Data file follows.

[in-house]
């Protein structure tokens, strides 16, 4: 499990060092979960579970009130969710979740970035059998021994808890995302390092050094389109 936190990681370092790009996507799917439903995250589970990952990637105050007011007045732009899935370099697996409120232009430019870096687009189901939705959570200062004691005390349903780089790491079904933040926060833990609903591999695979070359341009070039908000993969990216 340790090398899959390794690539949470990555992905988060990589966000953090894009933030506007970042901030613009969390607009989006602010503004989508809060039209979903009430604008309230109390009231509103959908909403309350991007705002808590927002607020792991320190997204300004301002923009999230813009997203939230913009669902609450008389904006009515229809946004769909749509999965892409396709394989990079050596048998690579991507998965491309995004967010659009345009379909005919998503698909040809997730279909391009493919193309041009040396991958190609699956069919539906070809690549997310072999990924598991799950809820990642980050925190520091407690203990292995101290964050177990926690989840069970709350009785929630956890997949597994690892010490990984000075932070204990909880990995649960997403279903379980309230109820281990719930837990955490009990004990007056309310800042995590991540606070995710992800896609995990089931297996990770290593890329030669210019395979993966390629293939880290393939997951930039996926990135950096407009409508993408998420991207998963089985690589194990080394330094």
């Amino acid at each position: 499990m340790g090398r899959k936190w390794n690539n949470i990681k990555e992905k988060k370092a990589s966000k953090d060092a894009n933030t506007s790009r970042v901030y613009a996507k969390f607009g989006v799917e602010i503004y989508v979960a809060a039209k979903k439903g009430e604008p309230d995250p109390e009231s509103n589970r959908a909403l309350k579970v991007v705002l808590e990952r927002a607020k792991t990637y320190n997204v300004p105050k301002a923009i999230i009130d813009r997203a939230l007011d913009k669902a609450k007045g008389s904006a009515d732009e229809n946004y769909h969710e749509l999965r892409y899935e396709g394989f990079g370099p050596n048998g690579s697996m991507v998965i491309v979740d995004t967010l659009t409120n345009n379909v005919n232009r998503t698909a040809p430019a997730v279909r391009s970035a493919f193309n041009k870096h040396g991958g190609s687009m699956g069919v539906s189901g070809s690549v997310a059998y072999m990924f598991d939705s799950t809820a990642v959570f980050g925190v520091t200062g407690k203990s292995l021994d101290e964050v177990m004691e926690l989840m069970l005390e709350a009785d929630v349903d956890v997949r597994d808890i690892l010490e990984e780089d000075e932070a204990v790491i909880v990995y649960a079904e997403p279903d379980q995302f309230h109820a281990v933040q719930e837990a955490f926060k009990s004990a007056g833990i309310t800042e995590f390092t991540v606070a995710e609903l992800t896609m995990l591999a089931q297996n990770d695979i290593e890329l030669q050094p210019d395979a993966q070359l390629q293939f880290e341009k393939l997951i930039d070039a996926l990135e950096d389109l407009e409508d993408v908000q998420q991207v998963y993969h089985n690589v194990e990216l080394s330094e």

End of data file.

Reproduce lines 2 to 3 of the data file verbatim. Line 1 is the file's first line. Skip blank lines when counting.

């Protein structure tokens, strides 16, 4: 499990060092979960579970009130969710979740970035059998021994808890995302390092050094389109 936190990681370092790009996507799917439903995250589970990952990637105050007011007045732009899935370099697996409120232009430019870096687009189901939705959570200062004691005390349903780089790491079904933040926060833990609903591999695979070359341009070039908000993969990216 340790090398899959390794690539949470990555992905988060990589966000953090894009933030506007970042901030613009969390607009989006602010503004989508809060039209979903009430604008309230109390009231509103959908909403309350991007705002808590927002607020792991320190997204300004301002923009999230813009997203939230913009669902609450008389904006009515229809946004769909749509999965892409396709394989990079050596048998690579991507998965491309995004967010659009345009379909005919998503698909040809997730279909391009493919193309041009040396991958190609699956069919539906070809690549997310072999990924598991799950809820990642980050925190520091407690203990292995101290964050177990926690989840069970709350009785929630956890997949597994690892010490990984000075932070204990909880990995649960997403279903379980309230109820281990719930837990955490009990004990007056309310800042995590991540606070995710992800896609995990089931297996990770290593890329030669210019395979993966390629293939880290393939997951930039996926990135950096407009409508993408998420991207998963089985690589194990080394330094």
């Amino acid at each position: 499990m340790g090398r899959k936190w390794n690539n949470i990681k990555e992905k988060k370092a990589s966000k953090d060092a894009n933030t506007s790009r970042v901030y613009a996507k969390f607009g989006v799917e602010i503004y989508v979960a809060a039209k979903k439903g009430e604008p309230d995250p109390e009231s509103n589970r959908a909403l309350k579970v991007v705002l808590e990952r927002a607020k792991t990637y320190n997204v300004p105050k301002a923009i999230i009130d813009r997203a939230l007011d913009k669902a609450k007045g008389s904006a009515d732009e229809n946004y769909h969710e749509l999965r892409y899935e396709g394989f990079g370099p050596n048998g690579s697996m991507v998965i491309v979740d995004t967010l659009t409120n345009n379909v005919n232009r998503t698909a040809p430019a997730v279909r391009s970035a493919f193309n041009k870096h040396g991958g190609s687009m699956g069919v539906s189901g070809s690549v997310a059998y072999m990924f598991d939705s799950t809820a990642v959570f980050g925190v520091t200062g407690k203990s292995l021994d101290e964050v177990m004691e926690l989840m069970l005390e709350a009785d929630v349903d956890v997949r597994d808890i690892l010490e990984e780089d000075e932070a204990v790491i909880v990995y649960a079904e997403p279903d379980q995302f309230h109820a281990v933040q719930e837990a955490f926060k009990s004990a007056g833990i309310t800042e995590f390092t991540v606070a995710e609903l992800t896609m995990l591999a089931q297996n990770d695979i290593e890329l030669q050094p210019d395979a993966q070359l390629q293939f880290e341009k393939l997951i930039d070039a996926l990135e950096d389109l407009e409508d993408v908000q998420q991207v998963y993969h089985n690589v194990e990216l080394s330094e």